Archive for January, 2016

Getting the Help you Need

January 19, 2016 Comments Off on Getting the Help you Need Working in Circus

Photo by Anna Vizreanu

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Circus artists are incredibly disciplined and hard working. In general, we don’t like to complain because we are blessed to have something in our lives we are passionate about, that we love to do. But a big part of what we do physically hurts, right? How many of us were shocked the first time we did aerial work at the pain involved? Even hanging by your knees was brutal in the beginning. But we train through it, because we love it.
The problem is that we are so used to suffering with a smile, that sometimes we simply don’t know how to reach out when we get into real trouble, not just physically, but financially and emotionally as well. We are often afraid to let people know that things are maybe a bit rough behind the curtain. Our lives are unpredictable too. One minute you’re on top of the world and the next, you have an injury that might not only prevent you from performing but from earning money in other ways as well. You aren’t quite sure where your rent is

photo by Anna Vizreanu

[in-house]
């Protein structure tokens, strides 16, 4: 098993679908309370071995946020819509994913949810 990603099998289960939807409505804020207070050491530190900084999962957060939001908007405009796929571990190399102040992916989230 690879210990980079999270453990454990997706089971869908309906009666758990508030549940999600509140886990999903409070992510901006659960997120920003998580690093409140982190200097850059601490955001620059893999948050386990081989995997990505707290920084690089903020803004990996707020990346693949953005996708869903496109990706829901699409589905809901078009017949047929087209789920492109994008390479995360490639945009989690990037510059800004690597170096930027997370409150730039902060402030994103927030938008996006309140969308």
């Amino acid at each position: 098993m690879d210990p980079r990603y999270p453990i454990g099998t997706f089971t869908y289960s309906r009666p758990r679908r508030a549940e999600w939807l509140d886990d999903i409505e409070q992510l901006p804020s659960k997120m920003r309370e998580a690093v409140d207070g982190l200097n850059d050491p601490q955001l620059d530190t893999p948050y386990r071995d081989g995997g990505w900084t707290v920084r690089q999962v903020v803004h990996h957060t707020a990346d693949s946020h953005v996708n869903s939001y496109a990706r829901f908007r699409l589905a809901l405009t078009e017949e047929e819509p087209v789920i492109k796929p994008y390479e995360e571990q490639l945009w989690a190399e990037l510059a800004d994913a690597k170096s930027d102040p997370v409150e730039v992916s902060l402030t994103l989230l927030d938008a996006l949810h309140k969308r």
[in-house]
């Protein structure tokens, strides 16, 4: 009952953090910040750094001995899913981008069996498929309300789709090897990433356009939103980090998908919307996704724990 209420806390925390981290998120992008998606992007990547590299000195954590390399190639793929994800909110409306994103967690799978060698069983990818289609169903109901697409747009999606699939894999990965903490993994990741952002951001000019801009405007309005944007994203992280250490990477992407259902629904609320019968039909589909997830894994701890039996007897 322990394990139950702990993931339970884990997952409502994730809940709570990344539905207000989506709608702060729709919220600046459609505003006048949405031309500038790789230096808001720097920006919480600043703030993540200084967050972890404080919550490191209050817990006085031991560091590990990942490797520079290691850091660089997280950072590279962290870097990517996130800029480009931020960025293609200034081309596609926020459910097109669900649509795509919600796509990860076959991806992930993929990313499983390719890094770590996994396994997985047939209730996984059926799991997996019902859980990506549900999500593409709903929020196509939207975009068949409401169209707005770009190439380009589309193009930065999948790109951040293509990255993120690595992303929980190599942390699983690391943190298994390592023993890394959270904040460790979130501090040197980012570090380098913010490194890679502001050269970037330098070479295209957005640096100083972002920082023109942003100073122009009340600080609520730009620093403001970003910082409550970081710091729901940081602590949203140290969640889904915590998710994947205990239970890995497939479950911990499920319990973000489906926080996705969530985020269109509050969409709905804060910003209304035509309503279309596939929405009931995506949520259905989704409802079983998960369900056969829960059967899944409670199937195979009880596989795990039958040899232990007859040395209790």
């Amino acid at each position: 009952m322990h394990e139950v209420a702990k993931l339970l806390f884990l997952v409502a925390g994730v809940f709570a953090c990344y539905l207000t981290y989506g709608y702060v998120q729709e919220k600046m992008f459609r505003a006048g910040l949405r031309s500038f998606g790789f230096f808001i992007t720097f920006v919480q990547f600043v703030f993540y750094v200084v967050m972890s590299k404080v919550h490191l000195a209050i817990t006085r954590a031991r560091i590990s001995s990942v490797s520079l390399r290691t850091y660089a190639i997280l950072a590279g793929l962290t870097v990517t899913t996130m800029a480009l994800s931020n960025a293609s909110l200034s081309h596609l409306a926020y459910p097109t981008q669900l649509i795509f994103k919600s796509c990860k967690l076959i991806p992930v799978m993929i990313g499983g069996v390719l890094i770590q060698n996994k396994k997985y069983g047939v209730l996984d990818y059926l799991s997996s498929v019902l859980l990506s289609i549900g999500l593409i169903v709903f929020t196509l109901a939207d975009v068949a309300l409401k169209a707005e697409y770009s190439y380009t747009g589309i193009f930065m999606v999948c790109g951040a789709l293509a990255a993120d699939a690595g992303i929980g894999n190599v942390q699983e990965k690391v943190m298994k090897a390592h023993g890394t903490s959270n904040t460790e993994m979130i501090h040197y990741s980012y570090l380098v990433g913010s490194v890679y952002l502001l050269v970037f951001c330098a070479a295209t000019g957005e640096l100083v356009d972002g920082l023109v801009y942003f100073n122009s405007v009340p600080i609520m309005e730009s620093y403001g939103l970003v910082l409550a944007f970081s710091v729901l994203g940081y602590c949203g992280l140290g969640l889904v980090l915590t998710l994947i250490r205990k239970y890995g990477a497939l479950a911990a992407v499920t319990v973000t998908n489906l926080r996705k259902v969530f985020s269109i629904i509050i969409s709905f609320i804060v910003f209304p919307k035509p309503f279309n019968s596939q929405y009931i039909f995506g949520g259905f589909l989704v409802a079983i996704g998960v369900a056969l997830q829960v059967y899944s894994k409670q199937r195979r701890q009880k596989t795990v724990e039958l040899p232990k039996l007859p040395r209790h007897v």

photo by Anna Vizreanu

coming from or maybe even your next meal. You don’t know where to go for help.
There is an organization that all circus artists should know about. It is called the Actor’s Fund. It isn’t just for actors though, it is for all people working in the entertainment industry. Here is just a smattering of the offerings they have: help navigating health insurance, referrals, weekly meetings for anxiety and depression, help with housing, grants for school and transitioning, courses in social media etc etc
They have centers in NY and LA but they have offerings all over the country. It’s worth knowing that there is a resource out there that can help catch us if we can’t catch ourselves.

Dare to Imagine. Angela Attia

Living Snow Globe

January 13, 2016 Comments Off on Living Snow Globe Uncategorized

What is Living Snow Globe?